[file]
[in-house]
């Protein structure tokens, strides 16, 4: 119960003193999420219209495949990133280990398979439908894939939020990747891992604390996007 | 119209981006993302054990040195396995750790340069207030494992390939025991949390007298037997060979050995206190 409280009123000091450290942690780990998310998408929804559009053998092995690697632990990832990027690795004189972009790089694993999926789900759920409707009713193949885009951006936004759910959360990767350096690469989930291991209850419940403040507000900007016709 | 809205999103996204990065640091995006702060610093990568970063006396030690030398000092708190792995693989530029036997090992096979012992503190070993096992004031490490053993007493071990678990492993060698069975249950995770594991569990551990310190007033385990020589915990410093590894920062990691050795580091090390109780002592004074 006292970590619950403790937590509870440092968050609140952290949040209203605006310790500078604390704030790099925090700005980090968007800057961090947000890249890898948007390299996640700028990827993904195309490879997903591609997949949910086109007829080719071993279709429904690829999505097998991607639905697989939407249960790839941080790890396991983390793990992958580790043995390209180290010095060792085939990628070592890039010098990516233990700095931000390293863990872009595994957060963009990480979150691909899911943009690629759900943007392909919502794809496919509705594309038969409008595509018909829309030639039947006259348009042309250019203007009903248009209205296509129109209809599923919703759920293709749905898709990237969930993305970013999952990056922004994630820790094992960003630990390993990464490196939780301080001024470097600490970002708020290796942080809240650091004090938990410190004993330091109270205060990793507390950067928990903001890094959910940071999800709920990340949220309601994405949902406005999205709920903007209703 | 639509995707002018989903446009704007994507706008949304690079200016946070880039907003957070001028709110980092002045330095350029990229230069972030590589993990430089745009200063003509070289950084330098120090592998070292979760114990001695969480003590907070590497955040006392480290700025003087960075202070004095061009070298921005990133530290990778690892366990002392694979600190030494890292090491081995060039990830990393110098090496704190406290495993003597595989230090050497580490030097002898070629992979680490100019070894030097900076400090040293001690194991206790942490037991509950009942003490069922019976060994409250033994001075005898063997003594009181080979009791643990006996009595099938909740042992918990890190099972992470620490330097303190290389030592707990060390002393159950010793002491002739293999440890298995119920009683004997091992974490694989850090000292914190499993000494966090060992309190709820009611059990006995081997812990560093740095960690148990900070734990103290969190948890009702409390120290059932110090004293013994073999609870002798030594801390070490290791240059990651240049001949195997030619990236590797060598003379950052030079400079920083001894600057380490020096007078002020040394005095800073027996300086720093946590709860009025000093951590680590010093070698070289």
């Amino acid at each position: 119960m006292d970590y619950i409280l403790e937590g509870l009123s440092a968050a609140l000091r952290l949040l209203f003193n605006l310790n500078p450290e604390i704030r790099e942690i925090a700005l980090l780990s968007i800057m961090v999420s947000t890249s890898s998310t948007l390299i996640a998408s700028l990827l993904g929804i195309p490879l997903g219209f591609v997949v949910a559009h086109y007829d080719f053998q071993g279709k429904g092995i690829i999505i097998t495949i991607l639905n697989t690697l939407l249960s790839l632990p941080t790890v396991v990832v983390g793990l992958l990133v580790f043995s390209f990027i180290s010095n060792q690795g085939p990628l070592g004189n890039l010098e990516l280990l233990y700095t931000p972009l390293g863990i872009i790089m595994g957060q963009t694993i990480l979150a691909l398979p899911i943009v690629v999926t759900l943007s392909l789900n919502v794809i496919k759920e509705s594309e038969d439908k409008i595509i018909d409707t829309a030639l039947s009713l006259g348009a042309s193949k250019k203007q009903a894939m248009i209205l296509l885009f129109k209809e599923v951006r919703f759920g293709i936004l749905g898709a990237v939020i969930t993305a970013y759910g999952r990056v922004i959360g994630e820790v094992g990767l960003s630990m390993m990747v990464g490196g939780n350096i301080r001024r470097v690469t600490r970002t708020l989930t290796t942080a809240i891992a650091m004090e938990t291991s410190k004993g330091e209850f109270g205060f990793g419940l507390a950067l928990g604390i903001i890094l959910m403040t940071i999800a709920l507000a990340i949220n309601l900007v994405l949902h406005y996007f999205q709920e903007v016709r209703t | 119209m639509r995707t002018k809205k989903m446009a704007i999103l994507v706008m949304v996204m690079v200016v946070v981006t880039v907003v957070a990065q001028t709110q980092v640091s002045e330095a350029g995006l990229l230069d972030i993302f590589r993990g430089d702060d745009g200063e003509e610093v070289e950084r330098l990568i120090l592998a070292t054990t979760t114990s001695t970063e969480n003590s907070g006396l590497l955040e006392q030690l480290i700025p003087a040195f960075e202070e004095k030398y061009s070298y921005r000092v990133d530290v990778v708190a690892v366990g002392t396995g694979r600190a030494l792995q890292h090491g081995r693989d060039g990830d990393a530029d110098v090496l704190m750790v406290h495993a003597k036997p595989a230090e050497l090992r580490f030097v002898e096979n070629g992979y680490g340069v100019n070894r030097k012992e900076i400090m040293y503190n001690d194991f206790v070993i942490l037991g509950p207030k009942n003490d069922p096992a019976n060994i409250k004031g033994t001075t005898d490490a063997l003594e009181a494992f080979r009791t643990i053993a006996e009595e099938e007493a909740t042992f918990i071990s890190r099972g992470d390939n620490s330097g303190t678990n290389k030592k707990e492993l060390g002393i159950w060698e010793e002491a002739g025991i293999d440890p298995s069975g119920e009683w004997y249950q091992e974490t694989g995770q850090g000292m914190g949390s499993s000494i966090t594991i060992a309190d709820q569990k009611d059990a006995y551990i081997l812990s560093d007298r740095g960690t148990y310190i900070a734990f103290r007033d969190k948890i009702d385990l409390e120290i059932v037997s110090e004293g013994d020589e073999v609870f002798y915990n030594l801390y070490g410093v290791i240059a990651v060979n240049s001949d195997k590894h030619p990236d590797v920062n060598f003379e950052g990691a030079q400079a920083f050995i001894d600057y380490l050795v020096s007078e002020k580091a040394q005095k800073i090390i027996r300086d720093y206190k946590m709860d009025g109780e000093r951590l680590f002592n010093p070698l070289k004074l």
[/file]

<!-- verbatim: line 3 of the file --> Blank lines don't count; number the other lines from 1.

């Amino acid at each position: 119960m006292d970590y619950i409280l403790e937590g509870l009123s440092a968050a609140l000091r952290l949040l209203f003193n605006l310790n500078p450290e604390i704030r790099e942690i925090a700005l980090l780990s968007i800057m961090v999420s947000t890249s890898s998310t948007l390299i996640a998408s700028l990827l993904g929804i195309p490879l997903g219209f591609v997949v949910a559009h086109y007829d080719f053998q071993g279709k429904g092995i690829i999505i097998t495949i991607l639905n697989t690697l939407l249960s790839l632990p941080t790890v396991v990832v983390g793990l992958l990133v580790f043995s390209f990027i180290s010095n060792q690795g085939p990628l070592g004189n890039l010098e990516l280990l233990y700095t931000p972009l390293g863990i872009i790089m595994g957060q963009t694993i990480l979150a691909l398979p899911i943009v690629v999926t759900l943007s392909l789900n919502v794809i496919k759920e509705s594309e038969d439908k409008i595509i018909d409707t829309a030639l039947s009713l006259g348009a042309s193949k250019k203007q009903a894939m248009i209205l296509l885009f129109k209809e599923v951006r919703f759920g293709i936004l749905g898709a990237v939020i969930t993305a970013y759910g999952r990056v922004i959360g994630e820790v094992g990767l960003s630990m390993m990747v990464g490196g939780n350096i301080r001024r470097v690469t600490r970002t708020l989930t290796t942080a809240i891992a650091m004090e938990t291991s410190k004993g330091e209850f109270g205060f990793g419940l507390a950067l928990g604390i903001i890094l959910m403040t940071i999800a709920l507000a990340i949220n309601l900007v994405l949902h406005y996007f999205q709920e903007v016709r209703t | 119209m639509r995707t002018k809205k989903m446009a704007i999103l994507v706008m949304v996204m690079v200016v946070v981006t880039v907003v957070a990065q001028t709110q980092v640091s002045e330095a350029g995006l990229l230069d972030i993302f590589r993990g430089d702060d745009g200063e003509e610093v070289e950084r330098l990568i120090l592998a070292t054990t979760t114990s001695t970063e969480n003590s907070g006396l590497l955040e006392q030690l480290i700025p003087a040195f960075e202070e004095k030398y061009s070298y921005r000092v990133d530290v990778v708190a690892v366990g002392t396995g694979r600190a030494l792995q890292h090491g081995r693989d060039g990830d990393a530029d110098v090496l704190m750790v406290h495993a003597k036997p595989a230090e050497l090992r580490f030097v002898e096979n070629g992979y680490g340069v100019n070894r030097k012992e900076i400090m040293y503190n001690d194991f206790v070993i942490l037991g509950p207030k009942n003490d069922p096992a019976n060994i409250k004031g033994t001075t005898d490490a063997l003594e009181a494992f080979r009791t643990i053993a006996e009595e099938e007493a909740t042992f918990i071990s890190r099972g992470d390939n620490s330097g303190t678990n290389k030592k707990e492993l060390g002393i159950w060698e010793e002491a002739g025991i293999d440890p298995s069975g119920e009683w004997y249950q091992e974490t694989g995770q850090g000292m914190g949390s499993s000494i966090t594991i060992a309190d709820q569990k009611d059990a006995y551990i081997l812990s560093d007298r740095g960690t148990y310190i900070a734990f103290r007033d969190k948890i009702d385990l409390e120290i059932v037997s110090e004293g013994d020589e073999v609870f002798y915990n030594l801390y070490g410093v290791i240059a990651v060979n240049s001949d195997k590894h030619p990236d590797v920062n060598f003379e950052g990691a030079q400079a920083f050995i001894d600057y380490l050795v020096s007078e002020k580091a040394q005095k800073i090390i027996r300086d720093y206190k946590m709860d009025g109780e000093r951590l680590f002592n010093p070698l070289k004074l």